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Primary rat muscle progenitor cells have decreased proliferation and myotube formation during passages


  • Present address: Exercise Biology Program, UC-Davis, One Shields Ave, Davis, CA 95616, USA.

Dr Frank W. Booth, Department of Biomedical Sciences, University of Missouri-Columbia, E102 Veterinary Medical Building, 1600 East Rollins Road, Columbia, MO 65211, USA. Tel.: 573 882 6652; Fax: 573 884 6890; E-mail:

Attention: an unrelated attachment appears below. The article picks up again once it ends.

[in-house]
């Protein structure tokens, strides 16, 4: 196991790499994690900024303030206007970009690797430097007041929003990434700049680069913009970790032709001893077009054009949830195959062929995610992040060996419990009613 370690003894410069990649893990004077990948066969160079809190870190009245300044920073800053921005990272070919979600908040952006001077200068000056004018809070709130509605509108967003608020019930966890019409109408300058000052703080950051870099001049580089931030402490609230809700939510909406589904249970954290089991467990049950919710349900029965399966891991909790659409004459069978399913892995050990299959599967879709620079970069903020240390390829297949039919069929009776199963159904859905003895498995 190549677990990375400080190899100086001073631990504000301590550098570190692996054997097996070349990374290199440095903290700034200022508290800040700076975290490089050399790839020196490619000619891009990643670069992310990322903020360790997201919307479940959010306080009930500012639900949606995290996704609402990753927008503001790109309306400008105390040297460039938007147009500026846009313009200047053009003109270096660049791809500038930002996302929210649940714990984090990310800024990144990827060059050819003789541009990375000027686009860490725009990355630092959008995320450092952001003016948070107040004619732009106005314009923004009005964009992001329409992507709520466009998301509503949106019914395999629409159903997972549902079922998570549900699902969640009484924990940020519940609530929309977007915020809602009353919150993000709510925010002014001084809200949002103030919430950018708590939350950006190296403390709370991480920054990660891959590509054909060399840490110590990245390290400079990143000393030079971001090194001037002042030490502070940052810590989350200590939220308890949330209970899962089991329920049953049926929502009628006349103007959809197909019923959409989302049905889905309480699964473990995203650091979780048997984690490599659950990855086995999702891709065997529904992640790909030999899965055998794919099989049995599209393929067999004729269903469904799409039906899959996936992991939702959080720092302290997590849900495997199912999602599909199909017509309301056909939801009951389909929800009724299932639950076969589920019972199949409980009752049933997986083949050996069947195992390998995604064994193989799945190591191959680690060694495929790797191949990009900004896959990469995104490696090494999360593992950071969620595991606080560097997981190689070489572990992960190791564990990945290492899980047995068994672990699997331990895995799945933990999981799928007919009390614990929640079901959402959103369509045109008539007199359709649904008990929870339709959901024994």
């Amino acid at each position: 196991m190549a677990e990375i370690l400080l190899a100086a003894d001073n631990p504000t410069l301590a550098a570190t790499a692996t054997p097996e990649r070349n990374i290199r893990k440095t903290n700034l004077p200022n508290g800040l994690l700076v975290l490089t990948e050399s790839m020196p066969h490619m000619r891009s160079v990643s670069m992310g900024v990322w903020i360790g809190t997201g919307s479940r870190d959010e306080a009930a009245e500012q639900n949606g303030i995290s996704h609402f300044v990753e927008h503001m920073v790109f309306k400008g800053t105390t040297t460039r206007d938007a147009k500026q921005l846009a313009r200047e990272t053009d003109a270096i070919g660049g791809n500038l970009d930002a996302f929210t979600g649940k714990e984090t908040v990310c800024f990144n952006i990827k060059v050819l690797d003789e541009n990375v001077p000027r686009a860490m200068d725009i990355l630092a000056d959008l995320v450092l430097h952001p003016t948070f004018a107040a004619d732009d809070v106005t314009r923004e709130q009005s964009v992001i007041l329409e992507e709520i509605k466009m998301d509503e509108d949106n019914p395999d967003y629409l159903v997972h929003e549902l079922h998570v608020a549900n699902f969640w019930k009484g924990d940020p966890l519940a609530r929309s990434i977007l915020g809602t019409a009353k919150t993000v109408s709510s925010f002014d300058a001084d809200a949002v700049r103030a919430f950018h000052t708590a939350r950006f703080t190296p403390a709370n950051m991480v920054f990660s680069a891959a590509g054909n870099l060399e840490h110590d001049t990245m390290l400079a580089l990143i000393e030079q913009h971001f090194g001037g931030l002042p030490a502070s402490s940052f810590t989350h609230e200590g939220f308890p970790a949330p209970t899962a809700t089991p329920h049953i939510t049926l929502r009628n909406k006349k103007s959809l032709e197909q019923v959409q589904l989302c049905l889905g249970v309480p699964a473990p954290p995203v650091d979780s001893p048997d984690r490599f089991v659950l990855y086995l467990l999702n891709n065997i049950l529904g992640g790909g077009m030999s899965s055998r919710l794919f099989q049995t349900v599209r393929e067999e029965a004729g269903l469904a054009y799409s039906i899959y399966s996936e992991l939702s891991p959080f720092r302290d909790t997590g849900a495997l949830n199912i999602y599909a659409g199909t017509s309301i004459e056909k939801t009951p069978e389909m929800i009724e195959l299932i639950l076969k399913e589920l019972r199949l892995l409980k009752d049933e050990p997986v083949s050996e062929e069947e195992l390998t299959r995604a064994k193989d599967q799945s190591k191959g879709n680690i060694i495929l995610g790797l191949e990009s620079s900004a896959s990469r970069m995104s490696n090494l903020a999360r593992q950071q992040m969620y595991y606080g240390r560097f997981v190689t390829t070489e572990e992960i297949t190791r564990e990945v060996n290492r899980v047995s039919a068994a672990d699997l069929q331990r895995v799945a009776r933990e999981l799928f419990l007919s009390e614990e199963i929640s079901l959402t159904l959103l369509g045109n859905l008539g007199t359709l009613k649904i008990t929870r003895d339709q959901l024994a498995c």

Abstract.  Adult skeletal muscle contains populations of satellite cells and muscle-derived stem cells that are capable of forming multinucleate myotubes. The purpose of this study was to determine the phenotype of cells isolated from a common satellite cell isolation and passaging procedure from whole skeletal muscle. To ascertain the characteristics of the cellular phenotype, the myogenic markers MyoD and desmin, the satellite-cell-specific marker Pax7, and the haemopoietic stem cell markers CD34 and CD45 were examined by immunohistochemical analysis. Immediately after isolation, > 90% myogenic marker-positive cells were positive for desmin, MyoD and Pax7. In contrast, ∼10% of the isolated cells expressed only CD34 or CD45. After three passages, the percentage of cells that were positive for the myogenic markers desmin, MyoD and Pax7 was reduced to ∼55%, while the population of CD34- or CD45-positive cells increased to ∼30% after the third passage. Immunohistochemical detection of bromodeoxyuridine demonstrated that the number of proliferating cells decreased progressively after each passaging. Finally, after the third passage the percentage of nuclei in myotubes decreased from 46.7% to 12.5%. Since passaging of muscle progenitor cells is common practice, the results of the current report suggest that characterization of cell heterogeneity needs to be made frequently.